Why is the Obama administration keeping Cuban doctors out while letting unskilled illegals in?

A group of about 100 Cuban doctors who fled to Colombia, and who are entitled to visas to enter the US, are being stalled by the Obama administration, even as open border policies permit unskilled laborers to flood in. Yesterday, they held a protest in Bogota to call attention to their plight.

The Cuban doctors had been stationed in Venezuela under a program dating to the 1960s in which Cuba sends medical professionals overseas as a moneymaking and political influence-buying mission. The doctors are paid very little by Cuba, which collects fees from the host countries for their services. Venezuela sends Cuba 92,000 barrels of oil a day, worth $3.2 billion a year, for instance.  This is the very definition of exploitation, of course.

To counter this Cuban program, the US in 2006 created a program to issue visas to Cuban doctors and thus deprive the regime of crucial funds, while addressing the looming domestic shortage of medical professionals. But the Obama administration, perhaps in an effort to improve relations with Cuba has stalled in issuing visas to the Cuban medics. Camilo Hernandez of AP writes:

About 100 Cuban doctors who deserted a medical mission in Venezuela and have been stranded for months in Colombia seeking entry into the U.S. staged a protest Saturday to draw attention to their plight.

The health care workers say they fear the delays in processing their visa requests under a 2006 program aimed at luring Cuba's medical talent could be a sign that President Barack Obama is seeking to end the incentive as part of his campaign to normalize relations with the communist island.

Wearing white doctor's coats and brandishing their diplomas, the Cuban medical workers gathered in a plaza in Kennedy, a working-class neighborhood built in the 1960s with funds from John F. Kennedy's Alliance for Progress. Several described how widespread shortages and mistreatment in Venezuela is leading many to sneak across the border seeking a new start in the United States.

With many doctors retiring to avoid entanglement in the red tape and financial penalties of Obamacare, the US faces a serious doctor shortage. But it looks like the Obama administration values kowtowing to a communist dictatorship over the needs of the American people, and the existing regulations.

Hat tip: Jim Netolick

A group of about 100 Cuban doctors who fled to Colombia, and who are entitled to visas to enter the US, are being stalled by the Obama administration, even as open border policies permit unskilled laborers to flood in. Yesterday, they held a protest in Bogota to call attention to their plight.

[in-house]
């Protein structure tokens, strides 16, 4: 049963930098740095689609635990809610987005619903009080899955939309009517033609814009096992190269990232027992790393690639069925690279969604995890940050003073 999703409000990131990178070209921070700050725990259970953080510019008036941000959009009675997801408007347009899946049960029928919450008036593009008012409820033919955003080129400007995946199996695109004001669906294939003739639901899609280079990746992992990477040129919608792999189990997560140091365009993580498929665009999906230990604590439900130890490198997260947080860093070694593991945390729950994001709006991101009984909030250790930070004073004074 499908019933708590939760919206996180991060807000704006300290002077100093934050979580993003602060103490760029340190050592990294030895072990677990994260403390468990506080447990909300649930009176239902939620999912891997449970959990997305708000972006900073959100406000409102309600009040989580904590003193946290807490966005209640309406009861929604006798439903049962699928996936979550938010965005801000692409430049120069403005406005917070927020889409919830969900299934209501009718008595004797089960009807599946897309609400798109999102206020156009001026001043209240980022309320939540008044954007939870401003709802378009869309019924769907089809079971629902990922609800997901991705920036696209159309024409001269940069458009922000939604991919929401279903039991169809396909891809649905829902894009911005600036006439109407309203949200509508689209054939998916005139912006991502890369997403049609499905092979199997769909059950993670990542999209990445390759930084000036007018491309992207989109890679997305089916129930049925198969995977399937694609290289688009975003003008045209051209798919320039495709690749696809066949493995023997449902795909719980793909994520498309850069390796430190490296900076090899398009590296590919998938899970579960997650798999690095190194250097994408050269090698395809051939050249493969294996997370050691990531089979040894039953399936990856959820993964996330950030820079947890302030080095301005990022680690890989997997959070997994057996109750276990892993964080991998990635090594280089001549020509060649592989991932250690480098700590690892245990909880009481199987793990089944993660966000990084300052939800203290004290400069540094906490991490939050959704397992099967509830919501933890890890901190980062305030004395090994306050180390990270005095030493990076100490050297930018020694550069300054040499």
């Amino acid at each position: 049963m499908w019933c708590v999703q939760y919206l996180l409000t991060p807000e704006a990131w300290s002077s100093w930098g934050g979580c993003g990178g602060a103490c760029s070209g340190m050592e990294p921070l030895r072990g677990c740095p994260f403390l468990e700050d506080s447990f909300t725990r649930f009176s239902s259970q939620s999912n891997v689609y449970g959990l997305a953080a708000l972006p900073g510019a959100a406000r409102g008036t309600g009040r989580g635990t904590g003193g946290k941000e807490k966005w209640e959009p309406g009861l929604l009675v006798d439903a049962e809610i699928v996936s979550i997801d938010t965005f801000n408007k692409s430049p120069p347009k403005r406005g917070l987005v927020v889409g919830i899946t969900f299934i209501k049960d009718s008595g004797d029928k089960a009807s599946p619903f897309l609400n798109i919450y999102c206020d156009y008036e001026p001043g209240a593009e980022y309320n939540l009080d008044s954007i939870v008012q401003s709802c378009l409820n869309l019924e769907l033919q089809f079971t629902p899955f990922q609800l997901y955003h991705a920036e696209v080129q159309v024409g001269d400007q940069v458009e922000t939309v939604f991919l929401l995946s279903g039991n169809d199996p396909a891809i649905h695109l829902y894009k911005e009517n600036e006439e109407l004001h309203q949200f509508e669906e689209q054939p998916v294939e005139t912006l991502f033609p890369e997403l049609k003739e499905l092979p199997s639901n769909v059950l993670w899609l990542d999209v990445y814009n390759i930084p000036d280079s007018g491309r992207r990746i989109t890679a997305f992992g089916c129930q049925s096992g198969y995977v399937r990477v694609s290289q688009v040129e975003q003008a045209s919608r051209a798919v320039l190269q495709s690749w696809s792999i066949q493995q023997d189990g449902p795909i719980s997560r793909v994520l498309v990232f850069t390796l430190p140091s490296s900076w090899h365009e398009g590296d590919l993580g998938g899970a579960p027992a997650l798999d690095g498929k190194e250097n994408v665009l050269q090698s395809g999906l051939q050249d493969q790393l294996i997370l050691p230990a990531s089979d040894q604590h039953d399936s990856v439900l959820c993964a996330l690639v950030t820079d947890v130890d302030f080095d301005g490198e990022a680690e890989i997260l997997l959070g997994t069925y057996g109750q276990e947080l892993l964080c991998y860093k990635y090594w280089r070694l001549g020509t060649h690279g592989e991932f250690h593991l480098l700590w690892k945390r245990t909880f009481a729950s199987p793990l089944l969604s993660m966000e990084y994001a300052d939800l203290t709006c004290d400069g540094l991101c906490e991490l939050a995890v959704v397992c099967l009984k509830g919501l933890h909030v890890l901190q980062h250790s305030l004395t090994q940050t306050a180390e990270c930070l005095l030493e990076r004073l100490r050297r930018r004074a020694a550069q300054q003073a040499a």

The Cuban doctors had been stationed in Venezuela under a program dating to the 1960s in which Cuba sends medical professionals overseas as a moneymaking and political influence-buying mission. The doctors are paid very little by Cuba, which collects fees from the host countries for their services. Venezuela sends Cuba 92,000 barrels of oil a day, worth $3.2 billion a year, for instance.  This is the very definition of exploitation, of course.

To counter this Cuban program, the US in 2006 created a program to issue visas to Cuban doctors and thus deprive the regime of crucial funds, while addressing the looming domestic shortage of medical professionals. But the Obama administration, perhaps in an effort to improve relations with Cuba has stalled in issuing visas to the Cuban medics. Camilo Hernandez of AP writes:

About 100 Cuban doctors who deserted a medical mission in Venezuela and have been stranded for months in Colombia seeking entry into the U.S. staged a protest Saturday to draw attention to their plight.

The health care workers say they fear the delays in processing their visa requests under a 2006 program aimed at luring Cuba's medical talent could be a sign that President Barack Obama is seeking to end the incentive as part of his campaign to normalize relations with the communist island.

Wearing white doctor's coats and brandishing their diplomas, the Cuban medical workers gathered in a plaza in Kennedy, a working-class neighborhood built in the 1960s with funds from John F. Kennedy's Alliance for Progress. Several described how widespread shortages and mistreatment in Venezuela is leading many to sneak across the border seeking a new start in the United States.

With many doctors retiring to avoid entanglement in the red tape and financial penalties of Obamacare, the US faces a serious doctor shortage. But it looks like the Obama administration values kowtowing to a communist dictatorship over the needs of the American people, and the existing regulations.

Hat tip: Jim Netolick